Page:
# How to center numbers beneath a \multicolumn row in a table

I am making tables containing a column with number intervals, i.e. two numbers separated with a "--" or a single number preceded with a "<" or a ">". I have tried to center the position of the "--", "<" or ">" symbols by means of adding @{} into the tablular environment, see code below. However, even thought the "--", "<" or ">" symbols line up vertically this way, they do not center relative to a three-column heading above ("Damage Interval"). How do I make the symbols center horizontally relative to their heading ?

To make it easier to see the position of the @{} commands relative to the column descriptors ("l", "c" and "r") I have added vertial lines between the numbers and the "--", "<" or ">" symbols.

\documentclass[10pt,a4paper,twosided]{article}
\begin{document}
\begin{table}[h]
\centering
\caption{My caption}
\begin{tabular}[h]{l |  r @{} |  @{}c@{} |  @{}  l  |  c}
\hline
&\multicolumn{3}{c|}{year} &     \hline
Les           & 0.1&--&1       & com. a\\
Moderae       &   1&--&3       & com. b\\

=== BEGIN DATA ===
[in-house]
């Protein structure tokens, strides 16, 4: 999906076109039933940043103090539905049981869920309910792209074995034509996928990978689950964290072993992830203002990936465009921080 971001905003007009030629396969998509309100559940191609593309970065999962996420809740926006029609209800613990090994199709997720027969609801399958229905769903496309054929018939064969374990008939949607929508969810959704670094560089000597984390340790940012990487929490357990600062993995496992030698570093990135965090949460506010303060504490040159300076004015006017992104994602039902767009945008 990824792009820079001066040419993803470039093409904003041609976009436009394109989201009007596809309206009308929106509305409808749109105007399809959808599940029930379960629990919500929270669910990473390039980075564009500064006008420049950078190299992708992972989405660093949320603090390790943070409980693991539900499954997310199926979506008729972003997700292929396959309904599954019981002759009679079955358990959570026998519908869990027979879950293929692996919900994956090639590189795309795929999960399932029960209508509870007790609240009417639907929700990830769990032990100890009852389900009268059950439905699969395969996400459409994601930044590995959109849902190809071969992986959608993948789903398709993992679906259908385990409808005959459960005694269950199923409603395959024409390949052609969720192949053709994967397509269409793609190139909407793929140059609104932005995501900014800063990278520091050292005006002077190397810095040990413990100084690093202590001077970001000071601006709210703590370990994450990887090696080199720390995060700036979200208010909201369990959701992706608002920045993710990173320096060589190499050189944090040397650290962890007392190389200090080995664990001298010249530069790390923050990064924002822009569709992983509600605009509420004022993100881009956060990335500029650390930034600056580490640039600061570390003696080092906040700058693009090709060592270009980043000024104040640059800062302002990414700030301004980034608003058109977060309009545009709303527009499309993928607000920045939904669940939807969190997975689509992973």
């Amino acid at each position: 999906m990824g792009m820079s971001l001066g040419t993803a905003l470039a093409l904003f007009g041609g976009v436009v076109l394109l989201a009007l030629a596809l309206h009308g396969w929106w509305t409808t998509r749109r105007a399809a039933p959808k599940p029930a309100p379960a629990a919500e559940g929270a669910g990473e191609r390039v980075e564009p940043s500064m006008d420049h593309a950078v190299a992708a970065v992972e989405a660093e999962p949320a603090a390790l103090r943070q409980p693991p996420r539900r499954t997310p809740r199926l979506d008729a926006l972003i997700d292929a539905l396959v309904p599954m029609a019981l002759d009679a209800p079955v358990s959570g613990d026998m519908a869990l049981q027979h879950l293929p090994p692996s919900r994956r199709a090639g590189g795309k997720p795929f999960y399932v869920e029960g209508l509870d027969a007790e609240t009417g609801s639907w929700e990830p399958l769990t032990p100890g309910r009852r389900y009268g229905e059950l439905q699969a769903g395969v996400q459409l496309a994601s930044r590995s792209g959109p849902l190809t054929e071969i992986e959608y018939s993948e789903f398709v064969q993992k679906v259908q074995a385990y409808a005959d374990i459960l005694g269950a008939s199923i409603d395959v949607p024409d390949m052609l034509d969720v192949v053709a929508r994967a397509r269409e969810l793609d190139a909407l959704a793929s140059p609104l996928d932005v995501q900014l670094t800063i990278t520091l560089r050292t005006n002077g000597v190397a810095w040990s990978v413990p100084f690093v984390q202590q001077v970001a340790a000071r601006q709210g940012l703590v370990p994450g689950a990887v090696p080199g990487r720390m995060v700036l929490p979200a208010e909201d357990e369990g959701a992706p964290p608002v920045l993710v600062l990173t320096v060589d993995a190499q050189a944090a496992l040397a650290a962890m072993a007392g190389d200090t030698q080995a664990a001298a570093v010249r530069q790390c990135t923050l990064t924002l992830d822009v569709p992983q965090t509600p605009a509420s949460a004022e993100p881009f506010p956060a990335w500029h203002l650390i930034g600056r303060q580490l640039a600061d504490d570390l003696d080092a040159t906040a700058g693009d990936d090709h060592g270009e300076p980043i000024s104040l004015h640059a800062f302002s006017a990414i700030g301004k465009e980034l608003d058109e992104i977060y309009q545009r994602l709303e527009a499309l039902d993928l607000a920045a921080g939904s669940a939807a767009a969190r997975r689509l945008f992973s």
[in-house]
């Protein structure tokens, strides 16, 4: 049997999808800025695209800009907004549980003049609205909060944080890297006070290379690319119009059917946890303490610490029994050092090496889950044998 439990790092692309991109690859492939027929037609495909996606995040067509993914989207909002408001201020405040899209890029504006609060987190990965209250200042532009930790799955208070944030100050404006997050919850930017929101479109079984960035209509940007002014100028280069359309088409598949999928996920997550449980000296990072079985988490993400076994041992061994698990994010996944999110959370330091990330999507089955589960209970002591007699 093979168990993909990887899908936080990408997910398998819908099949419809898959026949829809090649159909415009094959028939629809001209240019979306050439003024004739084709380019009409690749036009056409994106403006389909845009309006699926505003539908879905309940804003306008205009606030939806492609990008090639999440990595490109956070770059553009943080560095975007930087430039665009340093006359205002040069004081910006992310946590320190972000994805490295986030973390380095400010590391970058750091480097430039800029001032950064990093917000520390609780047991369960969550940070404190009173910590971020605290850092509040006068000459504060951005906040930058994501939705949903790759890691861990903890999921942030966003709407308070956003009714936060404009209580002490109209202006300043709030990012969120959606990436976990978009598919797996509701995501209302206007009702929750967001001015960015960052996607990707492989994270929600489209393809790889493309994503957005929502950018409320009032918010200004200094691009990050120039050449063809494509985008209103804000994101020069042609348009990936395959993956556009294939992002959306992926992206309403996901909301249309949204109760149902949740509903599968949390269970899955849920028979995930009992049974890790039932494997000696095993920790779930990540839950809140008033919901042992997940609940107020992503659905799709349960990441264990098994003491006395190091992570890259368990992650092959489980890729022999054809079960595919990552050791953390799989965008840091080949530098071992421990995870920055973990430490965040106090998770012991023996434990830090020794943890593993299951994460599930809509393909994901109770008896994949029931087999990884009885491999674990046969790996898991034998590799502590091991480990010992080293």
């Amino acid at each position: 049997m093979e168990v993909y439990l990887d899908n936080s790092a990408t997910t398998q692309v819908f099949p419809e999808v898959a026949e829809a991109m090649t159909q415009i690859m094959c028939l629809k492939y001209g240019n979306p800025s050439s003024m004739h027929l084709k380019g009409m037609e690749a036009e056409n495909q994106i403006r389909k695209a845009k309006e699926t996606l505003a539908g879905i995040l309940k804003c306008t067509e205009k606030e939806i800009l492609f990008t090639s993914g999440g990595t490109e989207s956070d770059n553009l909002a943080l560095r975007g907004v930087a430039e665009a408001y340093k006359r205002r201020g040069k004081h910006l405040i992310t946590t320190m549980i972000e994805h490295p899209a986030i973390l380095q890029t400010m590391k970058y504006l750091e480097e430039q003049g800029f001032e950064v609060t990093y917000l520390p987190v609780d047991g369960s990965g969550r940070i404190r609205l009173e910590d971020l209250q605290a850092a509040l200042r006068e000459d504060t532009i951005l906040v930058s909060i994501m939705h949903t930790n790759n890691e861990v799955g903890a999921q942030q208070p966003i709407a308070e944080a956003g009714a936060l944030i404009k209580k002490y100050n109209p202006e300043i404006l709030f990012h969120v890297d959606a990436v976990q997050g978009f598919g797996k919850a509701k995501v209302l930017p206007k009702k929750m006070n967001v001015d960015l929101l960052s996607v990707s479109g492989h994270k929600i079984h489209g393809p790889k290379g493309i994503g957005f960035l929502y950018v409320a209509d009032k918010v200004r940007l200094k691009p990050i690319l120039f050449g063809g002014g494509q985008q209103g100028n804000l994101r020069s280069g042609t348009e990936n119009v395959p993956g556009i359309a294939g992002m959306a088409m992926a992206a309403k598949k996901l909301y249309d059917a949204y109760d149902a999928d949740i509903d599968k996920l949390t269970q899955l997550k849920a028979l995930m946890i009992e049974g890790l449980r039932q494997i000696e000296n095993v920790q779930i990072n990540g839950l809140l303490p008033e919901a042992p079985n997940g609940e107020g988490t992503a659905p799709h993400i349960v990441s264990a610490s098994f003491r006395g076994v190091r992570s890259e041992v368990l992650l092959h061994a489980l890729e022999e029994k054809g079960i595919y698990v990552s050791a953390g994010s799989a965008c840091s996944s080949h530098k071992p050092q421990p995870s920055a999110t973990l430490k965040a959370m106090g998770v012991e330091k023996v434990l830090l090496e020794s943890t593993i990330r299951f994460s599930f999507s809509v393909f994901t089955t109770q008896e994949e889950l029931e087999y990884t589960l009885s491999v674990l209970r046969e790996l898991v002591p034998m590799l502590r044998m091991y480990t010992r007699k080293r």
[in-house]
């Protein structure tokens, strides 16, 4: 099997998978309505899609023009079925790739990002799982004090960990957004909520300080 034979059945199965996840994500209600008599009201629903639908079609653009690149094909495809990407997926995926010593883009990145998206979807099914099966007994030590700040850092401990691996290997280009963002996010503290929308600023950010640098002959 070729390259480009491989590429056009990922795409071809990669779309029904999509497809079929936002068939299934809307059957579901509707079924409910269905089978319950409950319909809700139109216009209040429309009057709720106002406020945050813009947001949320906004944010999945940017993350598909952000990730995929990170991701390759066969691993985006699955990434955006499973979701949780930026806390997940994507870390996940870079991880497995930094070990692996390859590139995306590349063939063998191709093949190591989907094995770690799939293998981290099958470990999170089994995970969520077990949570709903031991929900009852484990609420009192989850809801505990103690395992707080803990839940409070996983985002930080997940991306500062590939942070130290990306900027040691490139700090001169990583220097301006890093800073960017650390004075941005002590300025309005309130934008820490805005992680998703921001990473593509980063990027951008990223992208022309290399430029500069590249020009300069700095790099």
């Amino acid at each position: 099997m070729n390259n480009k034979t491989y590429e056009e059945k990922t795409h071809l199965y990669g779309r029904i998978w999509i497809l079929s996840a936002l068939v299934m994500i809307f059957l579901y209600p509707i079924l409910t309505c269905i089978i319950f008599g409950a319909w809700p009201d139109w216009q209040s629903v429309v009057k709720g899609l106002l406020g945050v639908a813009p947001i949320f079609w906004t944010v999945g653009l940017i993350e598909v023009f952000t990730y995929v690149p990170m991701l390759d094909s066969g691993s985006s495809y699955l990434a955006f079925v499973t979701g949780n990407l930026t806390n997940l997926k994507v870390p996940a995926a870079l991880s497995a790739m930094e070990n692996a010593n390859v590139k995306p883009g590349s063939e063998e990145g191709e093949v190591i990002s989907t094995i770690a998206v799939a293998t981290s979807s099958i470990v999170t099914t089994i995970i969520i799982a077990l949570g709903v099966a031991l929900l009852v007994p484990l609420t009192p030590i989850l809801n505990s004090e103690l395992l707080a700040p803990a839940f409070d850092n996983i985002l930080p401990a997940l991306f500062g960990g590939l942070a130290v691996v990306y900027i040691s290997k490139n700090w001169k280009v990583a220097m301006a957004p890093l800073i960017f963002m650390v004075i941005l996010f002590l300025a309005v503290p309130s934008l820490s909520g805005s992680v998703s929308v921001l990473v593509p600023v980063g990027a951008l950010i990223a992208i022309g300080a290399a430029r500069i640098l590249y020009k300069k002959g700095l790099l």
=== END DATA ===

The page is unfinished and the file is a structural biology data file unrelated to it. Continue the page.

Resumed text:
Considerable  &   3&--&10      & com. c\\
Serious       &    &$>$&10     & com. d\\
\hline
\end{tabular}
\label{tab-label}
\end{table}
\end{document}

-

(Improved version.) Initially, I had proposed to assign all columns an automatically determined width, i.e. define them as tabu X columns. The number columns were defined as encapsulated siunitx S columns. However, this approach required balancing the relative widths of the X columns, which actually is not necessary.

It's more natural (and requires less effort) to let all columns determine their width based on their content*, and insert two additional empty X columns to center the three inner columns. Their width may either be indirectly determined by specifying a total width for the table (see comment in code), or, as in the example, be directly set by using tabu's spread feature, which tells the columns to be <dimension> wider than their natural width. The header multicolumn now spans five columns, and since the two empty X columns are of equal width, the three inner data columns are centered. As a minor drawback, in comparison to the previous version two additional ampersands per row are required.